Last weekend was such a joy, having all of our kids together for first time in a year! Our daughter Bailey missed her family and so came 4,000 miles from Maui just to visit. Aaron, who was finishing up his freshman year at Spring Arbor University, had the weekend to savor with us and only 86 miles to travel. Lots of ear-to-ear grins for all.
I remember playing house when I was a little girl, dreaming of being a mother one day, naming my make-believe children. Do you remember using the origami fortune teller in grade school? Did boys even do that, and if so, what were they guessing about?! I remember the choices on these paper prognosticators included number and gender of children I would someday bear.
Sometime in my late teens, I decided that an egalitarian household would be ideal. My husband and I would share all the duties, childcare to autocare. And then I got pregnant. To this day, I've never changed the oil or tires on a vehicle. Kudos to those women who can and do.
All those maternal hormones coursing my veins quickly changed 20-something me, shifting my desires towards motherhood and parenting. Whereas I had once envisioned juggling career and family, before the midway point of my first pregnancy I told my employer that I wouldn't be returning after the birth.
I have the great luxury of being married to a man who was able to financially support our growing family and supported the value of me caring for our children full-time. I know this isn't always the case. And, I have family and friends who have had the choice, but prefer to work outside the home. When they've been tasked with full-time childcare, they don't feel well-suited.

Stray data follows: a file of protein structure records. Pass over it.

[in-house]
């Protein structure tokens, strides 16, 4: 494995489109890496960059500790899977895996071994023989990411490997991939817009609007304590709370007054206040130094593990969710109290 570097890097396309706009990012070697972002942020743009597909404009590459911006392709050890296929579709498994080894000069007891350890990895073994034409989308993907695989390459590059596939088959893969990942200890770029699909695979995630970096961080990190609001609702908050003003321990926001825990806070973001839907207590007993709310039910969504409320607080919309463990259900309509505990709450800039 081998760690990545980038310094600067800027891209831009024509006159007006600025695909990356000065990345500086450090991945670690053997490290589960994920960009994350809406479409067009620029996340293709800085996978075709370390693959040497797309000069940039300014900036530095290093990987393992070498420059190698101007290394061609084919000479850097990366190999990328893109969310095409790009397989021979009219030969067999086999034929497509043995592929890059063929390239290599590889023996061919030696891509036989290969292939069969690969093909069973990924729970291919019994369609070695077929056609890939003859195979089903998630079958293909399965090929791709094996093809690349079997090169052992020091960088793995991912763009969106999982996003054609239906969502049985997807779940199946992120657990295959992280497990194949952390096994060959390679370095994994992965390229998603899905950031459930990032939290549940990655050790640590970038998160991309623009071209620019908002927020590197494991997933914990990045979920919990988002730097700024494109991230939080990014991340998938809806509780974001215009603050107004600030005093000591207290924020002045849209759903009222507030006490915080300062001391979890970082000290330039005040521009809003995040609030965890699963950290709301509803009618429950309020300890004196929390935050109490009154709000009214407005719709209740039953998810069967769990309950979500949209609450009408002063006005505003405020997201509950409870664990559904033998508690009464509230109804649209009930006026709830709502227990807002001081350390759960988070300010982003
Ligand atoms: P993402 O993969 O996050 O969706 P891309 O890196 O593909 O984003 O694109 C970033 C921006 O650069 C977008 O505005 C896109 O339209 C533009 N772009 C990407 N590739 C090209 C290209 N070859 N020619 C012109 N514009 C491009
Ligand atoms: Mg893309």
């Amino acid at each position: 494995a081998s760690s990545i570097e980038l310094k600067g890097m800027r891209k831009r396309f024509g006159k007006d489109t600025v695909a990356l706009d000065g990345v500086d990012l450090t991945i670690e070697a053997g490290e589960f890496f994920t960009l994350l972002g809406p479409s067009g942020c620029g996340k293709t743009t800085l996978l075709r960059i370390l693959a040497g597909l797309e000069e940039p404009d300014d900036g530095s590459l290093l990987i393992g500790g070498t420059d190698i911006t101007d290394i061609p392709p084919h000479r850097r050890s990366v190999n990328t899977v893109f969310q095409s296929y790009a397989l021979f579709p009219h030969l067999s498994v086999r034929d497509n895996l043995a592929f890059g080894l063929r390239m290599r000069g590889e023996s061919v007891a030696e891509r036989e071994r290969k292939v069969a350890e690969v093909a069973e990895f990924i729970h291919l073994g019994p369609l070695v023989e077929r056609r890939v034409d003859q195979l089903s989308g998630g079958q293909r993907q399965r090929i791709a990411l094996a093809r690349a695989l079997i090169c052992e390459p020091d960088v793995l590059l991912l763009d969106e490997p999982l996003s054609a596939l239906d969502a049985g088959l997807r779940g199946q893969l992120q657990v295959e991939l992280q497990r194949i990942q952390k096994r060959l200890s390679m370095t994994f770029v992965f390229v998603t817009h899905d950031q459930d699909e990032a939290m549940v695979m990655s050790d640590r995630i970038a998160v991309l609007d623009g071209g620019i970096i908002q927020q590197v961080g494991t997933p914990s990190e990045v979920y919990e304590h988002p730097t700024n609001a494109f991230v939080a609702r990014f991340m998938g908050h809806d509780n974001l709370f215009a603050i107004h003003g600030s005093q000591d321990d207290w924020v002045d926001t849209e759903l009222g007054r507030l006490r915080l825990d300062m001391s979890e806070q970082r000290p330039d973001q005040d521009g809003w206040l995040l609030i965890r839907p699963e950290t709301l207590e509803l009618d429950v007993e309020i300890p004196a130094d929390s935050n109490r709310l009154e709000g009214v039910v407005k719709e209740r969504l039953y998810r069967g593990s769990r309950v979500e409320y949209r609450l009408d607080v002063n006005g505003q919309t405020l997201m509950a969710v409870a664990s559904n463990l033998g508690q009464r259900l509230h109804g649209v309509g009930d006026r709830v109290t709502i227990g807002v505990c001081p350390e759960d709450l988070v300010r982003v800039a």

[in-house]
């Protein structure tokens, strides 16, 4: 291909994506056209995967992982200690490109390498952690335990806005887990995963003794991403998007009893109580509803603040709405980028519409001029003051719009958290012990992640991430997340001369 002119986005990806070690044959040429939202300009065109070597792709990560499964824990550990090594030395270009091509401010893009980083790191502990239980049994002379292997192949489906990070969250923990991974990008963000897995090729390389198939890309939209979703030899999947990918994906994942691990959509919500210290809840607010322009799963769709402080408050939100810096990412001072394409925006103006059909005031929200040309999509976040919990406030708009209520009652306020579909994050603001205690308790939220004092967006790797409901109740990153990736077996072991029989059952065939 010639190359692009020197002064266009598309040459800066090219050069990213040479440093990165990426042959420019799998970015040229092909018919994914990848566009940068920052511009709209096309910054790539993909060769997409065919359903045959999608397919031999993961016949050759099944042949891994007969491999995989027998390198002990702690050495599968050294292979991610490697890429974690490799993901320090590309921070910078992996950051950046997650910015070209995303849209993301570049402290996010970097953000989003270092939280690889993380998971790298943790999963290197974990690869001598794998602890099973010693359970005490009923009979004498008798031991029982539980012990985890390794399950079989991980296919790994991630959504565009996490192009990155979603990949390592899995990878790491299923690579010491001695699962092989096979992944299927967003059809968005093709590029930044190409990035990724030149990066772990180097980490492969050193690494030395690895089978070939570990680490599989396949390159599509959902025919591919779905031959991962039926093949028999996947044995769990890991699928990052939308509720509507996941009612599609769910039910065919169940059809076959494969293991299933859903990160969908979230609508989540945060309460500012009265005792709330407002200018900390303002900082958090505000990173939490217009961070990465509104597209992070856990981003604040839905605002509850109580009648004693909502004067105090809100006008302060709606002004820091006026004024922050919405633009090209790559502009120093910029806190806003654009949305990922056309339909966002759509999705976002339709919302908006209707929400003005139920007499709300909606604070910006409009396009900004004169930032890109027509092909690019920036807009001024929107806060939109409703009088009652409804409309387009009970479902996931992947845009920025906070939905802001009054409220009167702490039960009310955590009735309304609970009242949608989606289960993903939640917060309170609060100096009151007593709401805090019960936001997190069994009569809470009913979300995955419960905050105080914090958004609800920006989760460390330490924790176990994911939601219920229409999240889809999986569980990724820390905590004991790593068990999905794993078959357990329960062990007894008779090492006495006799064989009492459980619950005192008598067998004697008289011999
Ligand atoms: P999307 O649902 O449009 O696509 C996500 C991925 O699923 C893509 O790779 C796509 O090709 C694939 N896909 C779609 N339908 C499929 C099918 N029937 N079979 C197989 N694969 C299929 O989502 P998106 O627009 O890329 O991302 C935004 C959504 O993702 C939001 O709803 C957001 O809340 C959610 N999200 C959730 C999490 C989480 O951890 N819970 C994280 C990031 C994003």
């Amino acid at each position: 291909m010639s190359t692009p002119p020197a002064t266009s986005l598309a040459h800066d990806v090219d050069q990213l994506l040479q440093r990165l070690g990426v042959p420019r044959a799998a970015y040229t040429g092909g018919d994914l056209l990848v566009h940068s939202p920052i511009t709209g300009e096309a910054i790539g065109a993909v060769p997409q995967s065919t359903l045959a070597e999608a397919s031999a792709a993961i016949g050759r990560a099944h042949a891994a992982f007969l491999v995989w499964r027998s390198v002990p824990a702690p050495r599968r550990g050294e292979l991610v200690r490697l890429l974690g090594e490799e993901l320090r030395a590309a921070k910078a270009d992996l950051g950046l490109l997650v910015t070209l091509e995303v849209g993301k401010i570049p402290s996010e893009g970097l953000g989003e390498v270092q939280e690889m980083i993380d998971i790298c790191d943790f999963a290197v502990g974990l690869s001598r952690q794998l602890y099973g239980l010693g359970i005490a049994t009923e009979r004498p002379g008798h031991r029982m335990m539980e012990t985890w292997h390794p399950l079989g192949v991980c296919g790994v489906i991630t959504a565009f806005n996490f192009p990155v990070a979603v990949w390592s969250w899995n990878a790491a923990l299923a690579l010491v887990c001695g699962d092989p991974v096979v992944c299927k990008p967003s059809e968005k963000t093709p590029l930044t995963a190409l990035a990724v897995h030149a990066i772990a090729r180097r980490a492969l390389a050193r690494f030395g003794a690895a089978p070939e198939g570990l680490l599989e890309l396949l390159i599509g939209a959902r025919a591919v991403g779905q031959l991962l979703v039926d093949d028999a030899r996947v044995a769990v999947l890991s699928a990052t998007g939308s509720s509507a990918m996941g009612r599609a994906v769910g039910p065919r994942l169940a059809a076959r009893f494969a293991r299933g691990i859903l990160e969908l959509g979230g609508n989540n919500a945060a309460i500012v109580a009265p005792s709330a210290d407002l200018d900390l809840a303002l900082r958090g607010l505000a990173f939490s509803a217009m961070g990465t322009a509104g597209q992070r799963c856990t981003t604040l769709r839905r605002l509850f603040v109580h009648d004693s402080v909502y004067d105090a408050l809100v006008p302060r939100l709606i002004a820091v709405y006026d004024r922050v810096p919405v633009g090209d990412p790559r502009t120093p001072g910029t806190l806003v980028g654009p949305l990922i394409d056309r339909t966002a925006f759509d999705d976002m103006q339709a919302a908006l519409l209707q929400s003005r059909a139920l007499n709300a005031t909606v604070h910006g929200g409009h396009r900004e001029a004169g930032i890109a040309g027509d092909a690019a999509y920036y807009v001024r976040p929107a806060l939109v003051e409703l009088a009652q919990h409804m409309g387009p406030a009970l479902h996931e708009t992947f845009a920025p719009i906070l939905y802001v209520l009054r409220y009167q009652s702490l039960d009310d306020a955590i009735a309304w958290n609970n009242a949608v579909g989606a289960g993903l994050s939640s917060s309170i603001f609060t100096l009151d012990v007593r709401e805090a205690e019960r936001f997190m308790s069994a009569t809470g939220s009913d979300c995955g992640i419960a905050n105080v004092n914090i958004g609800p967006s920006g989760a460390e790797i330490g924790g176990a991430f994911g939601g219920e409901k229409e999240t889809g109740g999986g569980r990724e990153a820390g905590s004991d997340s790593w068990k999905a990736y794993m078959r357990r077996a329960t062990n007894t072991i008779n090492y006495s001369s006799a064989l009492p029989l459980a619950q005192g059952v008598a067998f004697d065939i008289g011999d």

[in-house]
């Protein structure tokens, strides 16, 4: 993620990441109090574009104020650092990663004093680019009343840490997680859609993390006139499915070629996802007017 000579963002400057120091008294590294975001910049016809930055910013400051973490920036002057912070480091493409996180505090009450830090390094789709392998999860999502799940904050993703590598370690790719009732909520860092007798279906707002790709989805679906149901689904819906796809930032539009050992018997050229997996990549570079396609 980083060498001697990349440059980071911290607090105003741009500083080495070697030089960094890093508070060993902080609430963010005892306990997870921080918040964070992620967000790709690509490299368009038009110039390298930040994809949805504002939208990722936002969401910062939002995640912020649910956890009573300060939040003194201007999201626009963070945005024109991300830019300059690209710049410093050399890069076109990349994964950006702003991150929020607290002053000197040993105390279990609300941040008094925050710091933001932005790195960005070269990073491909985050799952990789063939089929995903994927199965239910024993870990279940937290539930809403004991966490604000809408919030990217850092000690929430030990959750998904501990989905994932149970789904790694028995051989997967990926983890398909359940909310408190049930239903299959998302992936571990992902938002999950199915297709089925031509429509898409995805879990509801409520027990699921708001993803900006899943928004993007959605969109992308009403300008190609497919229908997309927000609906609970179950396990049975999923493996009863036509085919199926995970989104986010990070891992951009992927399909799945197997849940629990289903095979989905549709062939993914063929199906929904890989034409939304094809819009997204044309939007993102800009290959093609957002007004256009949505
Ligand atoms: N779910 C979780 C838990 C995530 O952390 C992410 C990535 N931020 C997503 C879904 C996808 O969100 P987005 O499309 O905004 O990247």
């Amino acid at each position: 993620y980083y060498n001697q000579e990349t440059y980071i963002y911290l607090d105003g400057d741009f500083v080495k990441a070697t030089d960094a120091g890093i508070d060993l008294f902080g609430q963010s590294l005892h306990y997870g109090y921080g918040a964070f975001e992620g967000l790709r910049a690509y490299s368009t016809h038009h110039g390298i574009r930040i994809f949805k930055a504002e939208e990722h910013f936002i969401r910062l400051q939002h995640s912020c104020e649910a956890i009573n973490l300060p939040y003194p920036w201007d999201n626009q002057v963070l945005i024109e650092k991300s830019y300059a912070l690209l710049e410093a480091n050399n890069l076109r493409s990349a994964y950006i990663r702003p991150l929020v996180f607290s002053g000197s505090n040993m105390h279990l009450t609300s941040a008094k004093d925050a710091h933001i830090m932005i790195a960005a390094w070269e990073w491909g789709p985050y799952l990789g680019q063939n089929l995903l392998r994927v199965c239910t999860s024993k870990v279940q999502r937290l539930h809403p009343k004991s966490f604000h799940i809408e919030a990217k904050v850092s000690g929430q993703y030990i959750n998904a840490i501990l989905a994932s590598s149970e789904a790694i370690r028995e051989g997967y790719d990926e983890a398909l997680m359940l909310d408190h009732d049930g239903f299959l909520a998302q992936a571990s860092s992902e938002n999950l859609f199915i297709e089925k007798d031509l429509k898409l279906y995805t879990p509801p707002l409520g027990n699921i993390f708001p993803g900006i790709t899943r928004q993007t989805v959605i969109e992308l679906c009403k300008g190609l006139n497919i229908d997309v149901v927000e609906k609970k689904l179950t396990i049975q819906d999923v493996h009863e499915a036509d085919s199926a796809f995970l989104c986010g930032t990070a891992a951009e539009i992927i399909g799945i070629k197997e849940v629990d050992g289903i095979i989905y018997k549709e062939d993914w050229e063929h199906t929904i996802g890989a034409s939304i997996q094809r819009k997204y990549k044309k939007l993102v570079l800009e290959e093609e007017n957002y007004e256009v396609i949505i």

Though I've only known a few, stay-at-home dads are quite cool. My dad was a fire fighter, and was full-time caregiver to preschool kids on his days off. My husband has been a teacher for the last two decades, and so summers and breaks have been great with Dad around. Blessed is the child with an available and engaged dad.
I love how our Creator has imbued each gender with such magnificent biological abilities and emotional bents. Though I understood these differences much better after dating a couple guys and taking a college psychology class, my true appreciation came as a young mother to girls and boys.
Seeing our three-year-old daughter hold her newborn brother and then, at age nine, become the first to greet her home-born sister, I am certain that girls are--in general--naturally geared to be more nurturing. And despite my naive efforts to steer our young boys away from toy gun play, three-year-old Jacob revealed the depth of that desire by proudly displaying his toast to me one morning at the breakfast table, chewed ever-so-precisely into the shape of a pistol.
Clearly there are differing levels of stereotypical gender behavior, but I can say with the utmost confidence that our daughters never held play guns with the same gusto as they held baby dolls--or real babies. All of them loved to run around and explore, but the boys never quite made a mudpie as detail-oriented and scrumptious-looking as the girls.